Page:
Terry O’Quinn (who went on to play John Locke on Lost the following year) agreed to play Goldberg, uncredited, in what was a two-day job for him. He neglected to inform his sons he was in the movie, and when they saw it, one of them called their father. “I got a call from my sons one night, and they said, ‘What were you doing in Old School? We didn’t even know you were in it!’ They said, ‘We’re sitting there, and the first time we see you, it’s, like, in a reflection in a window. And when we saw it, and we both thought we were, like, tripping or something!’”
14. THE EARMUFFS WERE IMPROVISED.
Before filming, Vaughn worked with Ferrell to figure out their characters' backstories and how they knew each other; he credited that with helping him figure out who Bernard was, which led to several ad-libbed moments. “The earmuff scene where he swears in front of the kids, and then I tell the kid to earmuff, that all is off the cuff. But that stuff is a lot easier to do when you know who you are and your circumstances, and who your characters are,” Vaughn explained.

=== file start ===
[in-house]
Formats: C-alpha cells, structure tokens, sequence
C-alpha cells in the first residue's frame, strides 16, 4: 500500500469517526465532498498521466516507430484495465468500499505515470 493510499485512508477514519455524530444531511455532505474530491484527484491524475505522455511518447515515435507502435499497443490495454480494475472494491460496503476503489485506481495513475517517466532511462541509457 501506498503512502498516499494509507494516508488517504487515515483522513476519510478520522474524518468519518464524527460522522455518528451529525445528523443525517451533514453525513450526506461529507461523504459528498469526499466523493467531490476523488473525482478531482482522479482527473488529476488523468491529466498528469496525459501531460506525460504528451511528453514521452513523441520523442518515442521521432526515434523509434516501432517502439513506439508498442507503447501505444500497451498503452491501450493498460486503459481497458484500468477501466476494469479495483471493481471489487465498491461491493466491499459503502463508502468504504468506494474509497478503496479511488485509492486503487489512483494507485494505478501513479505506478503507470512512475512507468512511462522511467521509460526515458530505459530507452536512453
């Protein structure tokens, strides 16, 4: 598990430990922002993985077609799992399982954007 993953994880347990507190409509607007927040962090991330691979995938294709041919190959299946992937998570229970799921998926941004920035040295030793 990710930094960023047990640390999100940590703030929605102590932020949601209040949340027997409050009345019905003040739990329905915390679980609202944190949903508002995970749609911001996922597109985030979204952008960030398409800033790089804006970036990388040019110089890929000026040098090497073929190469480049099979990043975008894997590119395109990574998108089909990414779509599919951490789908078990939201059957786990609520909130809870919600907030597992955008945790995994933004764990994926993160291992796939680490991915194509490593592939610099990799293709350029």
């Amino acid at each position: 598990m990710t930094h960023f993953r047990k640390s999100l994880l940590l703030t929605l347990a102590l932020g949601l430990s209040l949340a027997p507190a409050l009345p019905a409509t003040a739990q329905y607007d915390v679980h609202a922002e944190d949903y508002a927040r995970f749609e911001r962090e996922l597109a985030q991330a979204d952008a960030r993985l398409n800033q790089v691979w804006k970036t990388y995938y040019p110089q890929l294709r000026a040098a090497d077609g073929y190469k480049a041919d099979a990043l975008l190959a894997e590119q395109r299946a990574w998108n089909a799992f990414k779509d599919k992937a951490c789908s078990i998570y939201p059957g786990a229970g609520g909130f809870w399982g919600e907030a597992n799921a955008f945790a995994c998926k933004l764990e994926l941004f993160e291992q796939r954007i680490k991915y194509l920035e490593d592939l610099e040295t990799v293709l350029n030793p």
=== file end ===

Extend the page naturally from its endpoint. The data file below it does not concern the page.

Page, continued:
15. FERRELL AND VAUGHN DIDN’T LOVE A SCRIPT FOR A SEQUEL.
Armstrong had written Old School Dos in 2006, which saw the frat going to Spring Break. Ferrell said that he and Vaughn read the script but felt like they would just be “kind of doing the same thing again.” Wilson, on the other hand, was excited over the new script.